We spoke with Rakhi Singh about spatialization of sound, her latest work and Manchester Collective.
Every other Wednesday in the s105 this summer, at ‘Come Subba With Us’, we pour our visitors a cocktail or two. We want to ask you to take a proverbial sip, and taste a particular ingredient; the syrup. All cocktails are made with syrup of Roze Bunker. We can’t thank them enough for supporting our summer program, so we would like to introduce you to them, and their explosive flavours.
The team of Roze Bunker named themselves ‘fruit-butchers’. Their mission ignited from a collective perplexity over the unsustainable and inefficient distribution system in the soft-drink industry. The Roze Bunker have set up a system in which they create a myriad of sodas in syrup form – fighting against waste, the superflous use and transport of water & unnecessary cooling and packaging.
They figured; why pour up all those truckloads of bottles with water, if people can add it at home themselves? When you add water straight from your tap, a single bottle of highly concentrated Roze Bunker soda-syrup can serve the same amount of soda as an entire crate. Roze Bunkers’ syrups are made solely from pure fruit and herbs – harvested from farmland directly or rescued from the container. “We produce locally, organically, good for biodiversity, circularly, against overconsumption, against ‘waste’ flows”.
Get to know some of their flavours, which we use for our cocktails, below:
“Gekke Bessen”, or “Crazy Berries” is an ode to the full spectrum of the Dutch berry world. Showcasing its explosive collective flavour, but also trying to allow their nuances to pop. Its ingredients are Aalbes, raspberry, blackberry leaf, lime and beetroot.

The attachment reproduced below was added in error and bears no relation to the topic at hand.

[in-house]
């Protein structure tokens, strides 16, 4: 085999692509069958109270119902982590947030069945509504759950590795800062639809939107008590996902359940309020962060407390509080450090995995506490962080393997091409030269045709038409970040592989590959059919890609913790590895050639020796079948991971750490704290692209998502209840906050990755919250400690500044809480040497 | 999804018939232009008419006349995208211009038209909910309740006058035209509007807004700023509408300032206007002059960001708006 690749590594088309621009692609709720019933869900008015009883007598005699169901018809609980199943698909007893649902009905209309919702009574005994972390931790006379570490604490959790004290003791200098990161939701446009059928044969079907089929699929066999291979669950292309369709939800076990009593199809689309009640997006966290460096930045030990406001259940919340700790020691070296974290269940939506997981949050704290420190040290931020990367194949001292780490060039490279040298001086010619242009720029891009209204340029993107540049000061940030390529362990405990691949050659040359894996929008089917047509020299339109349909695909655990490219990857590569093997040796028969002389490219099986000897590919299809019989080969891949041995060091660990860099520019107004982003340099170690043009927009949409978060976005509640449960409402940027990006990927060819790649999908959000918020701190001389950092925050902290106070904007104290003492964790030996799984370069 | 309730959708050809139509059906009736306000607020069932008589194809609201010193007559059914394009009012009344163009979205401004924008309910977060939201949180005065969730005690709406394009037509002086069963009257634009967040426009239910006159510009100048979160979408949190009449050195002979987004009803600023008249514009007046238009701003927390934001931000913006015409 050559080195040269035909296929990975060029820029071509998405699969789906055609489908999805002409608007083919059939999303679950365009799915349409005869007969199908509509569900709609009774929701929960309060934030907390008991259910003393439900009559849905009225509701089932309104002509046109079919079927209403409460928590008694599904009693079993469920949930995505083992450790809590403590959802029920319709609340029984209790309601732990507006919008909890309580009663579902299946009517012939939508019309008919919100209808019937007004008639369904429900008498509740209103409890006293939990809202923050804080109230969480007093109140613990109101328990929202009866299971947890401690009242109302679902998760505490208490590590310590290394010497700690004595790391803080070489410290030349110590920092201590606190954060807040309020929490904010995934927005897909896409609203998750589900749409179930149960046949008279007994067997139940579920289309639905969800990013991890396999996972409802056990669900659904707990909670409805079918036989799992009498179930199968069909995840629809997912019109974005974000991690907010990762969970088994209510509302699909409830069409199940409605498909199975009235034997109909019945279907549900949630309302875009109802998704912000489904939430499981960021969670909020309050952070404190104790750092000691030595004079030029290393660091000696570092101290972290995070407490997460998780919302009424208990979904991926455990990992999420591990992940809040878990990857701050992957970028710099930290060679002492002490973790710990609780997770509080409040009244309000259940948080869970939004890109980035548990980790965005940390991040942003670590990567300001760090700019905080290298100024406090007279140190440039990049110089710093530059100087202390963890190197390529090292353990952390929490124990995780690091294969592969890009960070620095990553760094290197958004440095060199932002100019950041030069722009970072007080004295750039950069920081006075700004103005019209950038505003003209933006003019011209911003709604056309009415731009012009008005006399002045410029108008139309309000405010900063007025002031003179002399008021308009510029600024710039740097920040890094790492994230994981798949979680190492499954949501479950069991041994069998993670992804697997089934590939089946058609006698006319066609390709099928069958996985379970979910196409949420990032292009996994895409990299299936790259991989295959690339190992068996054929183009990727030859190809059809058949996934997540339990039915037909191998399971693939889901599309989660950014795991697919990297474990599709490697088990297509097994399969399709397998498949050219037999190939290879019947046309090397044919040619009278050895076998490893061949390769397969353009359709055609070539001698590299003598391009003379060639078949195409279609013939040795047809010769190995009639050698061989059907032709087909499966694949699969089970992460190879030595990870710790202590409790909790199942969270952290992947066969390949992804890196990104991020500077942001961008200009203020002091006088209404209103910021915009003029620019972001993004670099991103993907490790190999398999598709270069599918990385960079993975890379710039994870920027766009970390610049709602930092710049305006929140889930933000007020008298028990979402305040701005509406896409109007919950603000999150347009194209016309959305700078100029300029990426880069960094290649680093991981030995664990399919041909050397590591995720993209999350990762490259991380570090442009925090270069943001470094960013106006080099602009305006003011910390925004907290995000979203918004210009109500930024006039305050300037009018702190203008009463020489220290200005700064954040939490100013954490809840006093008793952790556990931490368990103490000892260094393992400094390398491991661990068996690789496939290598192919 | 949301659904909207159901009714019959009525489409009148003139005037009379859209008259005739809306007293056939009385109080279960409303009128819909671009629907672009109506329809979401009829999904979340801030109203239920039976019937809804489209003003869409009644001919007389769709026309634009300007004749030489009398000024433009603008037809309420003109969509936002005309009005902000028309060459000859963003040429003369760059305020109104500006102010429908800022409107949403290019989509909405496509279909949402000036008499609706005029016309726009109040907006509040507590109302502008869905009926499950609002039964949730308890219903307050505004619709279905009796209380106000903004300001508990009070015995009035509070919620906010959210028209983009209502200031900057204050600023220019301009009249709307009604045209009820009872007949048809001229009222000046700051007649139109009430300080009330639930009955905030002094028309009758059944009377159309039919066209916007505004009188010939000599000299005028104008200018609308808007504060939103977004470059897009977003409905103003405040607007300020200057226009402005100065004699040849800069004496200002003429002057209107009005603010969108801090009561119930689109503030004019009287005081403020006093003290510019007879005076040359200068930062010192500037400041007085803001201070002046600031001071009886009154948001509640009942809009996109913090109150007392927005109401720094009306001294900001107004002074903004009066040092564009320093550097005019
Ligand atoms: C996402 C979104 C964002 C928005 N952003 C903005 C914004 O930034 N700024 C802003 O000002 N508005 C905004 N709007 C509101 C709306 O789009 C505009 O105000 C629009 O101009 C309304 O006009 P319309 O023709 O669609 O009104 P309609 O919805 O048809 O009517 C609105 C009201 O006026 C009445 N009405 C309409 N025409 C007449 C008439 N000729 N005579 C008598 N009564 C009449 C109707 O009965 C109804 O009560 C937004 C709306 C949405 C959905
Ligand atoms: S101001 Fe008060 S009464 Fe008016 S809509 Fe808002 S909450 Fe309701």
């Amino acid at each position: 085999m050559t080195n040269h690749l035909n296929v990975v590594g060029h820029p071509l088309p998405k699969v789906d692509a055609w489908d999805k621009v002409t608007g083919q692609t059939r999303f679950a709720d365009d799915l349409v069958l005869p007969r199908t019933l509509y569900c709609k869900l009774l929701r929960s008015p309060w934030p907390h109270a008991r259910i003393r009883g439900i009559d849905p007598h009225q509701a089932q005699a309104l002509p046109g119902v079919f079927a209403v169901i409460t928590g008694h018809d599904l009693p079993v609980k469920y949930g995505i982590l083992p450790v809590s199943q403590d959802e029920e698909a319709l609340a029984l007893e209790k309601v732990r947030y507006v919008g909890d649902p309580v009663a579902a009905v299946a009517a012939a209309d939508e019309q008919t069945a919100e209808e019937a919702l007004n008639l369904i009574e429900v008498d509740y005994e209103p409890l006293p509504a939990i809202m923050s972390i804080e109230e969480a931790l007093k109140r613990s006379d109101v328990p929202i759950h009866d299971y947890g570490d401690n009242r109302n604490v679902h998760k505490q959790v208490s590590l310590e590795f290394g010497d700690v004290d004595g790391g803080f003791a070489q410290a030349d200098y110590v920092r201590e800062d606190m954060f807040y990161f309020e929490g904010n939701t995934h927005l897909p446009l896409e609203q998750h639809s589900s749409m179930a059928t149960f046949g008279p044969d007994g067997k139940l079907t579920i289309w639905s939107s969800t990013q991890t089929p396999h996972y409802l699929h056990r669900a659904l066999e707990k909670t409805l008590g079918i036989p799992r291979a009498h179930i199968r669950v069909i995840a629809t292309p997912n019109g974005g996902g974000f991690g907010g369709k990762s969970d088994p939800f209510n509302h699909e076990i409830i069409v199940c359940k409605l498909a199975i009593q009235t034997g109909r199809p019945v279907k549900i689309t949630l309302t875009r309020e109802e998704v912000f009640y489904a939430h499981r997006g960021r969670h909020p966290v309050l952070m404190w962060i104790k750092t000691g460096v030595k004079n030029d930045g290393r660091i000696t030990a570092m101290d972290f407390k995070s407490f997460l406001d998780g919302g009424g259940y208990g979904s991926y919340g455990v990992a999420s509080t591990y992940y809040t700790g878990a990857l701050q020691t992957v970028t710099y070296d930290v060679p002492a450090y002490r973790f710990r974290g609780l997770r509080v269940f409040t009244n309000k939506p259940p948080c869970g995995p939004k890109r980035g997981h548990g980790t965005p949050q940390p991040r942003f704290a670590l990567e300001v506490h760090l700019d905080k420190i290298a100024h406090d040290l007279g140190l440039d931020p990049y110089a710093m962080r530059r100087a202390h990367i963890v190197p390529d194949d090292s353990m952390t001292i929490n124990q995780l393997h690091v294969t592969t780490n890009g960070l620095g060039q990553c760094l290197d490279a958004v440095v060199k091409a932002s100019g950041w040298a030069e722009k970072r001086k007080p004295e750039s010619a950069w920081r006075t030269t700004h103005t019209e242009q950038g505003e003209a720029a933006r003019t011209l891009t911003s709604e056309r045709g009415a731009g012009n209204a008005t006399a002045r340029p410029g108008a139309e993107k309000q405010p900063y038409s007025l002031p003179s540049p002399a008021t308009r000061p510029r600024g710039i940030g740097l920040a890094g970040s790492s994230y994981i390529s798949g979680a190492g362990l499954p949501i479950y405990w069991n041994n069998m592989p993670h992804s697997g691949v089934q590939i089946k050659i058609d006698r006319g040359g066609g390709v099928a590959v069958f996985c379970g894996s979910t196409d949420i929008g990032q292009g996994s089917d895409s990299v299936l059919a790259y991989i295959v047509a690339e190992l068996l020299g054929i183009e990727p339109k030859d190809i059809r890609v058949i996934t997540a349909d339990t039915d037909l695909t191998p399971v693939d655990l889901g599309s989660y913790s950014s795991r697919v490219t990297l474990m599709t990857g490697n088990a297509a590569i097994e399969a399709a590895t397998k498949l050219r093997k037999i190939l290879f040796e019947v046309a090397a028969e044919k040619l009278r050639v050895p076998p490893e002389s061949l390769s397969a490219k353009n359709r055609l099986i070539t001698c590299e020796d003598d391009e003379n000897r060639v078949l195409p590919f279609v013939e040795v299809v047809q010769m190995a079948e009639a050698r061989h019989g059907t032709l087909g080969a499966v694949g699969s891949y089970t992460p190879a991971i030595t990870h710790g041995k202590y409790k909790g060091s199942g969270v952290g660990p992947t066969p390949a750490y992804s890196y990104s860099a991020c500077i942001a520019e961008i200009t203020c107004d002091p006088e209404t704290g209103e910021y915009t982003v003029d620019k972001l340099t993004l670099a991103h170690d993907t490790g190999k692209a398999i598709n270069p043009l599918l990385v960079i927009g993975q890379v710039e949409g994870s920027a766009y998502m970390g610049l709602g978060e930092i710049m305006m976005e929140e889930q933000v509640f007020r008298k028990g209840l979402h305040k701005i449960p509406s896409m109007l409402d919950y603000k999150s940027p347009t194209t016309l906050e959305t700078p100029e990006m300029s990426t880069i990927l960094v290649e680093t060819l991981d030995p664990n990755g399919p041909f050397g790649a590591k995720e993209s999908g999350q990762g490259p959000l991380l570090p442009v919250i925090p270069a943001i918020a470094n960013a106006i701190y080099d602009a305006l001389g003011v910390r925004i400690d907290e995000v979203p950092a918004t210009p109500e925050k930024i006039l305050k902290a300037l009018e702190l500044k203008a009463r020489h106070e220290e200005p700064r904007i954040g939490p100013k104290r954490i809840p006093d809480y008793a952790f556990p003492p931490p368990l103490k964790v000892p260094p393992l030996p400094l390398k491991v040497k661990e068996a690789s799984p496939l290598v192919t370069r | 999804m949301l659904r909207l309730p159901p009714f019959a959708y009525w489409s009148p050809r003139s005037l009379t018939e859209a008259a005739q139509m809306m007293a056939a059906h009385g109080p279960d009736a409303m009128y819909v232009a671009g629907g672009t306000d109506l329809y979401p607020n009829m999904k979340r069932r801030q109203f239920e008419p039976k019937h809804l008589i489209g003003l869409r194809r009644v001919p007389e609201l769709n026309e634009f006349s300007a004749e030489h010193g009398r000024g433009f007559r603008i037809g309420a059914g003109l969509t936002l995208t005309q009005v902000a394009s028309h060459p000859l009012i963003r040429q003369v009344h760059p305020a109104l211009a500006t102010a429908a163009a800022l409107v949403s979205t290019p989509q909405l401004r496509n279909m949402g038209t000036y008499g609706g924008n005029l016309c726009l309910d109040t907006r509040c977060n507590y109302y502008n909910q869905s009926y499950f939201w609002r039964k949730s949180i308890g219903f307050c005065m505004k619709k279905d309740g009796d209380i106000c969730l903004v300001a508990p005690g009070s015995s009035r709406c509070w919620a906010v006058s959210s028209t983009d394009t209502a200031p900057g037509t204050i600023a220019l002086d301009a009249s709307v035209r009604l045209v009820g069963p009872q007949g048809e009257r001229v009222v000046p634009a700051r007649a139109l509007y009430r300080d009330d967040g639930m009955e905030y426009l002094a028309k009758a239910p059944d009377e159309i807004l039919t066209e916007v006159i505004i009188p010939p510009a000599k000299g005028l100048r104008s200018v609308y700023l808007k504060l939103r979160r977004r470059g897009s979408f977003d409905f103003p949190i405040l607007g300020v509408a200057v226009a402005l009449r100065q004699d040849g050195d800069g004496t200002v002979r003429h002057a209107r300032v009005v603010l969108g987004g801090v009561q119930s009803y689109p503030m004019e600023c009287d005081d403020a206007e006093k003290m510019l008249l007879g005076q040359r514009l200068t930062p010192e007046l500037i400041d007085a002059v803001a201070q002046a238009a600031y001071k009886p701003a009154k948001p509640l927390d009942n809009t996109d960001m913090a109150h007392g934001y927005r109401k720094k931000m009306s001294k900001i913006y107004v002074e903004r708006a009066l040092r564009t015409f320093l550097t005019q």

Flaming, alleviating and invigorating. How? By the tinging ginger and the fruity, fiery Madame Jeanette – that are both soothed by fresh lime and lemon. Madam Gember can you refresh you on a scorching summer day, or arise and awake you from your after-dinner-dip. Its ingredients are ginger, Madame Jeanette, kurkuma, lime, lemon and beetroot.
This syrup is Roze Bunkers’ epitome of limiting waste to a bare minimum. When juices have been extracted, all peels and other remnants will go back in the lab to find a proper destination. The lemon peels, for instance, go straight to the local limoncello maker. Other terminals are soap, candy, jam, candy bars, liqueur, or biofuel. The syrup is made of lemon juice, basil, lime leaf, lime juice and beetroot.
Visit the website of Roze Bunker here to learn more about their story, their mission, and their explosive syrups.